Which MBA classmate do you most admire? Linan Xiao. Linan and I were on a team working on cancer care in Africa for most of first year.  Her drive, insight, and care for the rest of the team really impressed me.  Throughout the project, Linan drew on her significant healthcare consulting experience both for structure and substance. Her passion for the biomedical space is hard to replicate and after Wharton she’s going to a biotech company.  I will say that this was absolutely the hardest question to answer because I admire so much about so many here at Wharton.

I knew I wanted to go to business school when…I realized that I needed a business education to get and succeed in the type of roles that I felt would continue challenge me.”

“If I hadn’t gone to business school, I would be…serving overseas somewhere.”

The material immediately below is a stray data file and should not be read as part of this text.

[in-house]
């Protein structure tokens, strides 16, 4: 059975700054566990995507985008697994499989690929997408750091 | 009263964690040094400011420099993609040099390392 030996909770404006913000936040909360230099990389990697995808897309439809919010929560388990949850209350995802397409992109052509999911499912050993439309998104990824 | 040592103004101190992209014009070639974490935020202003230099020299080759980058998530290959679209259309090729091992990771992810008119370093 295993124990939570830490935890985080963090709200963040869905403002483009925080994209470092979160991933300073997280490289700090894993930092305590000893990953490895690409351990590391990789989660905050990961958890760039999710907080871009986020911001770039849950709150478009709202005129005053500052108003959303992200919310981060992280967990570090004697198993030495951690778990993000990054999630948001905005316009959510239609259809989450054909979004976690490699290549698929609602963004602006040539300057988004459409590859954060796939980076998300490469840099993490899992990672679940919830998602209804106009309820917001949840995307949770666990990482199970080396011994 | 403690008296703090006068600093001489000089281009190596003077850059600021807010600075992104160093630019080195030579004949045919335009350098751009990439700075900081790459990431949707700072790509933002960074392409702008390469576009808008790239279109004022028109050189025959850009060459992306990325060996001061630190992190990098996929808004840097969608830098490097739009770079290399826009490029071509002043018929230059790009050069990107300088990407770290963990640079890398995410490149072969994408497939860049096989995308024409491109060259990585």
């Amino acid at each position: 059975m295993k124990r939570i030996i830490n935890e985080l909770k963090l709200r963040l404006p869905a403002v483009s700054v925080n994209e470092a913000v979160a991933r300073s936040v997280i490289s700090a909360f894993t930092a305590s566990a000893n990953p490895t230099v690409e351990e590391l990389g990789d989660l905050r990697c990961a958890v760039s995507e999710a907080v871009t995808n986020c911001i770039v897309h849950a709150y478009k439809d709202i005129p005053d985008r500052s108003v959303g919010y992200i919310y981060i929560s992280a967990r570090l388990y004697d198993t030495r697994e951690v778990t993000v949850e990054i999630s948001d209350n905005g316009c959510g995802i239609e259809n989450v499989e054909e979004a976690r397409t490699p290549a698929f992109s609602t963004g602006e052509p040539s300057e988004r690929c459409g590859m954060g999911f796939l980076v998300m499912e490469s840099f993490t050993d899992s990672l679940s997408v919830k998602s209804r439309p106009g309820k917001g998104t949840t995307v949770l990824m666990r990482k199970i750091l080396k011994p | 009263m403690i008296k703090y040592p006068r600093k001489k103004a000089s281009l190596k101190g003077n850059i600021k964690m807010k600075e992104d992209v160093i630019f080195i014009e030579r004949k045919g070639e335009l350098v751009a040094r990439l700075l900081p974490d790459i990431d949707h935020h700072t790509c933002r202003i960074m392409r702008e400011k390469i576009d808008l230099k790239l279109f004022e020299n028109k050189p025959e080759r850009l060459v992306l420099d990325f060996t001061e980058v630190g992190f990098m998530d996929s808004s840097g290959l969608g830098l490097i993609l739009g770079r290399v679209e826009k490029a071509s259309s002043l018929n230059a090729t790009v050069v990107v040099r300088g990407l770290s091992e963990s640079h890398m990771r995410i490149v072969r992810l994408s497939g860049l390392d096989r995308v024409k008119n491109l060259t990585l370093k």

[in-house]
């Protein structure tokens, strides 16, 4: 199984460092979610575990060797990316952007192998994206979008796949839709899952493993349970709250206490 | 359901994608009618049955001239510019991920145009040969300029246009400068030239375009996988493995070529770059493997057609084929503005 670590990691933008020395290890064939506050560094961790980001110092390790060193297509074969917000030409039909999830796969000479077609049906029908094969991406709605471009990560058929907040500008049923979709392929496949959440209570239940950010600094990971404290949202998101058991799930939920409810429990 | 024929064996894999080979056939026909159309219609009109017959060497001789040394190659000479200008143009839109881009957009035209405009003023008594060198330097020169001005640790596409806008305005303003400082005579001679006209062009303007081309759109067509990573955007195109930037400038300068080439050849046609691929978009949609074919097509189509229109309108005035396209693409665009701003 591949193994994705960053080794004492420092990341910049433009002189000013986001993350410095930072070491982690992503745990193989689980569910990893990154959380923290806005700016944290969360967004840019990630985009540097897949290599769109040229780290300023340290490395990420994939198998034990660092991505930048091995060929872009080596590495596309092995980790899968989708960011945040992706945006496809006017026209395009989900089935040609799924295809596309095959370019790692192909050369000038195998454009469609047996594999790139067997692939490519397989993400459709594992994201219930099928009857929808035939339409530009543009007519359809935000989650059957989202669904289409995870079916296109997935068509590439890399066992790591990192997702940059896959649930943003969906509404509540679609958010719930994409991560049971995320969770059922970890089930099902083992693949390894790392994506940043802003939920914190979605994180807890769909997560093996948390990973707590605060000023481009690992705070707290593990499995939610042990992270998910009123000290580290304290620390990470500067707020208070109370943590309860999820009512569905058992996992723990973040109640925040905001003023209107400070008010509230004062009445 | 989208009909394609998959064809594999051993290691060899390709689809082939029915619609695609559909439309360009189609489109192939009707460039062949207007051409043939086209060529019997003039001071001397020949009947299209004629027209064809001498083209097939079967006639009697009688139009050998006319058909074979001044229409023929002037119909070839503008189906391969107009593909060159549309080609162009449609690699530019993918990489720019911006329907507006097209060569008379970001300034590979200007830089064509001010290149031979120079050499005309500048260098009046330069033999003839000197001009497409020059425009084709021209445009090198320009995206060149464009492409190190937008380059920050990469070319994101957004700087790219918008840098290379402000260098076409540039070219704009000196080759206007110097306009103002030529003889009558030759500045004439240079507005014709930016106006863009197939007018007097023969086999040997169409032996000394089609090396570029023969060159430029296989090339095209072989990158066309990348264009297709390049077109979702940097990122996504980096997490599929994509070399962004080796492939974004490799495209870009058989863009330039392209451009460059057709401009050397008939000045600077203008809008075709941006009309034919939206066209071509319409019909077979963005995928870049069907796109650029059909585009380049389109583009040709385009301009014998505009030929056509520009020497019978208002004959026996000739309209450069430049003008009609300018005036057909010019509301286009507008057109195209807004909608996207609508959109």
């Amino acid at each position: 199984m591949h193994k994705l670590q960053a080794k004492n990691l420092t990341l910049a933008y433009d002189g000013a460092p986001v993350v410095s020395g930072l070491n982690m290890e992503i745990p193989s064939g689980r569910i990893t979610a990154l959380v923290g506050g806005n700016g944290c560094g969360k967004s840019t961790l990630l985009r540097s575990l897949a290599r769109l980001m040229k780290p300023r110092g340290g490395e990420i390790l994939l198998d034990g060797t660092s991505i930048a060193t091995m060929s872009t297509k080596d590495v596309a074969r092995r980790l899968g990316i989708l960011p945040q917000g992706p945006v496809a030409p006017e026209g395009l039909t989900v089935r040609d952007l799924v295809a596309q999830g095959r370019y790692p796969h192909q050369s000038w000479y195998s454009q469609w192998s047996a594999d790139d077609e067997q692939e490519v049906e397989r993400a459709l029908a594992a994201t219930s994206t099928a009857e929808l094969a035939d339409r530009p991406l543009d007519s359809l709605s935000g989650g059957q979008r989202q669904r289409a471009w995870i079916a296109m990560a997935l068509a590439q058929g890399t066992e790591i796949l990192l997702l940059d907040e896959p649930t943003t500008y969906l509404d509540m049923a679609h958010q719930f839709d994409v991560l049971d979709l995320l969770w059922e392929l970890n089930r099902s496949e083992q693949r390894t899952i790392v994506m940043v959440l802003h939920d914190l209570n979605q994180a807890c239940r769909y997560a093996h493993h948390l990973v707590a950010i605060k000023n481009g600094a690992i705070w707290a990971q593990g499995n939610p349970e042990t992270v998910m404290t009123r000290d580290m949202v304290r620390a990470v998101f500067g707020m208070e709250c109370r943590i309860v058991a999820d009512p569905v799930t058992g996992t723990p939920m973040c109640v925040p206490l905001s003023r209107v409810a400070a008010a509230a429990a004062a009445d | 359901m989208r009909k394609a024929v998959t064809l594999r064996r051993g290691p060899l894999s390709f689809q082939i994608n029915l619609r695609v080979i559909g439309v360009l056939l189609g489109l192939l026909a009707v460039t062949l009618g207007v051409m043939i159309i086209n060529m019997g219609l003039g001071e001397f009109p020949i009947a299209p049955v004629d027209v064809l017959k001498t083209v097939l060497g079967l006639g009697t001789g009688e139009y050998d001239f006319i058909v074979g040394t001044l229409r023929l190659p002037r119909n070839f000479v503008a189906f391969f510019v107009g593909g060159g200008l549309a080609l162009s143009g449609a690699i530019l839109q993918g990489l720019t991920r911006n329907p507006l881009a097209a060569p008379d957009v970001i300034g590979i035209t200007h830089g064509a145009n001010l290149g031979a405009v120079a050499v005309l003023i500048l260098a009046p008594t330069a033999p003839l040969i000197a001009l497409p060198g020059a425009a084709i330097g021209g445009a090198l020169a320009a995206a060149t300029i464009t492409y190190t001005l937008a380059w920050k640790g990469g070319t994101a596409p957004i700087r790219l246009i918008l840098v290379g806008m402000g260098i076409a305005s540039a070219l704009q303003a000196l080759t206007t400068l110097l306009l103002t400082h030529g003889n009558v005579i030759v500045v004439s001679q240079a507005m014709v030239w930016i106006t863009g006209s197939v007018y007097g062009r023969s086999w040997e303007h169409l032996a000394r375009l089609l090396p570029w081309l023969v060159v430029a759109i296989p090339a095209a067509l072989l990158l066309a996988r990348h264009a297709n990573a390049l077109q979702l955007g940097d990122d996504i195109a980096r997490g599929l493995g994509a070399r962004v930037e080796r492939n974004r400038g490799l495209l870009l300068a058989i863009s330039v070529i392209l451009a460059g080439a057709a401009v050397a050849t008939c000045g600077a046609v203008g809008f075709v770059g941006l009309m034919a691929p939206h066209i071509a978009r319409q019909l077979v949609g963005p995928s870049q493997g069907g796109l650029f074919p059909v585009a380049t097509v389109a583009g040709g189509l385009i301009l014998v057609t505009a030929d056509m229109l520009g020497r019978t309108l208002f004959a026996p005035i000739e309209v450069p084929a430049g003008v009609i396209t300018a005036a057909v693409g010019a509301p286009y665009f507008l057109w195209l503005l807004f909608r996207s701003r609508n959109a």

If you were a dean for a day, what one thing would you change about the MBA experience? My classmates might hate me for saying this, but get rid of laptops in the classrooms.

What is your ultimate long-term professional goal? I want to run a large company that positively impacts society and the environment…or serve as President of the United States.

Who would you most want to thank for your success? My wife, Brittney. Without her love, support, and flexibility, full time business school with a family would not have been even a possibility.

In one sentence, how would you like your peers to remember you? A friend and confidant who was good to drink beer with, better to work with, and great to adventure with.

Favorite book: Robinson Crusoe by Daniel Defoe

Favorite movie or television show: Aspen Extreme

Favorite musical performer: Reckless Kelly

Favorite vacation spot: Breckenridge, CO

Hobbies? Skiing, mountaineering, photography, trail running